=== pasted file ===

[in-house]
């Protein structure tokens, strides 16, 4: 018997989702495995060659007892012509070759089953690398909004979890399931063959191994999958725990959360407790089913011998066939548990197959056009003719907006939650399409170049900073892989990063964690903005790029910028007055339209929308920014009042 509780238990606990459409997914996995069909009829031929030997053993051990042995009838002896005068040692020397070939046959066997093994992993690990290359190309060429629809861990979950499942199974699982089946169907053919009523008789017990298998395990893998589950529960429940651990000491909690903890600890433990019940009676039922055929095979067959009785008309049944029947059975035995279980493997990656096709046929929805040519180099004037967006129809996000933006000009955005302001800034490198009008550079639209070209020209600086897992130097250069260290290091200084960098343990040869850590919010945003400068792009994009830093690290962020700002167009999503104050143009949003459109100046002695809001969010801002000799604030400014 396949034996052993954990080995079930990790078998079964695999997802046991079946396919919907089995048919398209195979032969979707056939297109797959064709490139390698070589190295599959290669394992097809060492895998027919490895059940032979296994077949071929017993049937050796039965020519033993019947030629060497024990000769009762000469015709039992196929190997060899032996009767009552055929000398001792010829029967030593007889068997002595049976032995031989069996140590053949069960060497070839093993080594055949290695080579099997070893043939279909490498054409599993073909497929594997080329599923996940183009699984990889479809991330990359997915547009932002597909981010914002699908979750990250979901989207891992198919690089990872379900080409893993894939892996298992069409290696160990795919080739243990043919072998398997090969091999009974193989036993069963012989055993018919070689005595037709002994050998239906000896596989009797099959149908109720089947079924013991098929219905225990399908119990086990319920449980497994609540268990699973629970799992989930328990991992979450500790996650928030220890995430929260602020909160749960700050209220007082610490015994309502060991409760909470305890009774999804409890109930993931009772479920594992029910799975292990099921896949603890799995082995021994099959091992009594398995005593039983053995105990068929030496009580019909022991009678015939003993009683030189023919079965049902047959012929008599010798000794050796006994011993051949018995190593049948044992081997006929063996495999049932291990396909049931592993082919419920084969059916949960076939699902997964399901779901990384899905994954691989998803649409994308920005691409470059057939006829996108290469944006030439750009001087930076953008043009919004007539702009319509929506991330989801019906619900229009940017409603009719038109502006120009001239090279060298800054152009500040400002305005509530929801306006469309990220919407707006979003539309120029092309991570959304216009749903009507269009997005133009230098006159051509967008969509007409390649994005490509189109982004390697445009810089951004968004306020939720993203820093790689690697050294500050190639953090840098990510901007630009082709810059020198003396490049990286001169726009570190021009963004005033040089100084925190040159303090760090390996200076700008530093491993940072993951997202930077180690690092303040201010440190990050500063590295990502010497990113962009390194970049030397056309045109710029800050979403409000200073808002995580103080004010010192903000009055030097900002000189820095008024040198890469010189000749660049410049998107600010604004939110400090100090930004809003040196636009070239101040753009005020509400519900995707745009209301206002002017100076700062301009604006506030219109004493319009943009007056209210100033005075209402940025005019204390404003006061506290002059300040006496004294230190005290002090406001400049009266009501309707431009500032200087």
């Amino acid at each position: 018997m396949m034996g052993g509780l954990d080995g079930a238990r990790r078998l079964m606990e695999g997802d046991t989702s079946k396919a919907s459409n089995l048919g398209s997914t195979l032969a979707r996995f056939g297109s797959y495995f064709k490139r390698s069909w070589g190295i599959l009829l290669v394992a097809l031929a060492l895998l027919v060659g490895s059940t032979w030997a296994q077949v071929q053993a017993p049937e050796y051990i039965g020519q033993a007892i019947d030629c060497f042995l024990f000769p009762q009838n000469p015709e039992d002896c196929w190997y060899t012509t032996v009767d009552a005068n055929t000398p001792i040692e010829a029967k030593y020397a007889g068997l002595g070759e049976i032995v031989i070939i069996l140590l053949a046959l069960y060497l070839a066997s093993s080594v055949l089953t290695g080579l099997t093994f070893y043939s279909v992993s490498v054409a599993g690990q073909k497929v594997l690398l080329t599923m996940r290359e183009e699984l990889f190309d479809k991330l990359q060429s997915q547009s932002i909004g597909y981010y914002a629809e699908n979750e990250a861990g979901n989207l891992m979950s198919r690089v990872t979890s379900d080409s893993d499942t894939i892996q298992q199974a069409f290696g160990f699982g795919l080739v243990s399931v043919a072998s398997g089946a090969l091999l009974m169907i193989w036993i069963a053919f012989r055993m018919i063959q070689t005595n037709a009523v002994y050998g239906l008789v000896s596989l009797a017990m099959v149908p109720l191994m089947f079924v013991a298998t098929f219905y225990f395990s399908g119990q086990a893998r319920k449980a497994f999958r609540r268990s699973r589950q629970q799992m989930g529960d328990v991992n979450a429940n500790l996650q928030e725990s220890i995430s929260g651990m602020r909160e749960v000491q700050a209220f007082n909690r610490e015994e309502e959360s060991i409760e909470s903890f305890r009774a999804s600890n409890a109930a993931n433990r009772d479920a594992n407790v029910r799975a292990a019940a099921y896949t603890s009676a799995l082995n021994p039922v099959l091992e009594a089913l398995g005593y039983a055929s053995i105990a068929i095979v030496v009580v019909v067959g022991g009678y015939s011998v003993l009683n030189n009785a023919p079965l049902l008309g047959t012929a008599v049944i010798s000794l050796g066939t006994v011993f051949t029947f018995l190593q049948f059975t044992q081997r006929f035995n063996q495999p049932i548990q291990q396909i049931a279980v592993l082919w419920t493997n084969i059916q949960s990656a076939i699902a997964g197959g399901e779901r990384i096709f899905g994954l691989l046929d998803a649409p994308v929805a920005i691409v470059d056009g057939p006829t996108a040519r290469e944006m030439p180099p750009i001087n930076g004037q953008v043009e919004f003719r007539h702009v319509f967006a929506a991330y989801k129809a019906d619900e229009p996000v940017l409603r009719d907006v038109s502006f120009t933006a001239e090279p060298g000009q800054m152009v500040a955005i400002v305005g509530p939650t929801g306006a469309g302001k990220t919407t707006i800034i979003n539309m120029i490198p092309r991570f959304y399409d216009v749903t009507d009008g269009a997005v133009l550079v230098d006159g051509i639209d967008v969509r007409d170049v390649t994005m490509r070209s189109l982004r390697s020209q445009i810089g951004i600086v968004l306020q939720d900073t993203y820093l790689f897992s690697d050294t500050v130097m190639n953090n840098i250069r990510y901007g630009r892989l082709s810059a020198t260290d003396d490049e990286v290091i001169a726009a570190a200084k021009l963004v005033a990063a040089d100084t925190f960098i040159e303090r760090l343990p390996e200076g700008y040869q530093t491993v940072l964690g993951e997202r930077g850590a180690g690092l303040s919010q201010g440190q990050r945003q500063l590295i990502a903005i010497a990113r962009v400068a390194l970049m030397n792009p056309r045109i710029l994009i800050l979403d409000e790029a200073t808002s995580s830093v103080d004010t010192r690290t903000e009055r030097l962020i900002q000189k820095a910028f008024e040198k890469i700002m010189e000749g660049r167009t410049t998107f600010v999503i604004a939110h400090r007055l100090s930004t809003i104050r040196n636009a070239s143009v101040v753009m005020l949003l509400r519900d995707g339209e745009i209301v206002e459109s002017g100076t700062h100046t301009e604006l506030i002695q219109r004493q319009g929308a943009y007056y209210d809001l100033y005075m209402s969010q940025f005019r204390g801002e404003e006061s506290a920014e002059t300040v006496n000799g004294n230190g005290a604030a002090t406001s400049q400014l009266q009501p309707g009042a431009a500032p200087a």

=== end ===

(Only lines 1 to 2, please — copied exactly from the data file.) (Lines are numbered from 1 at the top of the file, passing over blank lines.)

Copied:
[in-house]
């Protein structure tokens, strides 16, 4: 018997989702495995060659007892012509070759089953690398909004979890399931063959191994999958725990959360407790089913011998066939548990197959056009003719907006939650399409170049900073892989990063964690903005790029910028007055339209929308920014009042 509780238990606990459409997914996995069909009829031929030997053993051990042995009838002896005068040692020397070939046959066997093994992993690990290359190309060429629809861990979950499942199974699982089946169907053919009523008789017990298998395990893998589950529960429940651990000491909690903890600890433990019940009676039922055929095979067959009785008309049944029947059975035995279980493997990656096709046929929805040519180099004037967006129809996000933006000009955005302001800034490198009008550079639209070209020209600086897992130097250069260290290091200084960098343990040869850590919010945003400068792009994009830093690290962020700002167009999503104050143009949003459109100046002695809001969010801002000799604030400014 396949034996052993954990080995079930990790078998079964695999997802046991079946396919919907089995048919398209195979032969979707056939297109797959064709490139390698070589190295599959290669394992097809060492895998027919490895059940032979296994077949071929017993049937050796039965020519033993019947030629060497024990000769009762000469015709039992196929190997060899032996009767009552055929000398001792010829029967030593007889068997002595049976032995031989069996140590053949069960060497070839093993080594055949290695080579099997070893043939279909490498054409599993073909497929594997080329599923996940183009699984990889479809991330990359997915547009932002597909981010914002699908979750990250979901989207891992198919690089990872379900080409893993894939892996298992069409290696160990795919080739243990043919072998398997090969091999009974193989036993069963012989055993018919070689005595037709002994050998239906000896596989009797099959149908109720089947079924013991098929219905225990399908119990086990319920449980497994609540268990699973629970799992989930328990991992979450500790996650928030220890995430929260602020909160749960700050209220007082610490015994309502060991409760909470305890009774999804409890109930993931009772479920594992029910799975292990099921896949603890799995082995021994099959091992009594398995005593039983053995105990068929030496009580019909022991009678015939003993009683030189023919079965049902047959012929008599010798000794050796006994011993051949018995190593049948044992081997006929063996495999049932291990396909049931592993082919419920084969059916949960076939699902997964399901779901990384899905994954691989998803649409994308920005691409470059057939006829996108290469944006030439750009001087930076953008043009919004007539702009319509929506991330989801019906619900229009940017409603009719038109502006120009001239090279060298800054152009500040400002305005509530929801306006469309990220919407707006979003539309120029092309991570959304216009749903009507269009997005133009230098006159051509967008969509007409390649994005490509189109982004390697445009810089951004968004306020939720993203820093790689690697050294500050190639953090840098990510901007630009082709810059020198003396490049990286001169726009570190021009963004005033040089100084925190040159303090760090390996200076700008530093491993940072993951997202930077180690690092303040201010440190990050500063590295990502010497990113962009390194970049030397056309045109710029800050979403409000200073808002995580103080004010010192903000009055030097900002000189820095008024040198890469010189000749660049410049998107600010604004939110400090100090930004809003040196636009070239101040753009005020509400519900995707745009209301206002002017100076700062301009604006506030219109004493319009943009007056209210100033005075209402940025005019204390404003006061506290002059300040006496004294230190005290002090406001400049009266009501309707431009500032200087």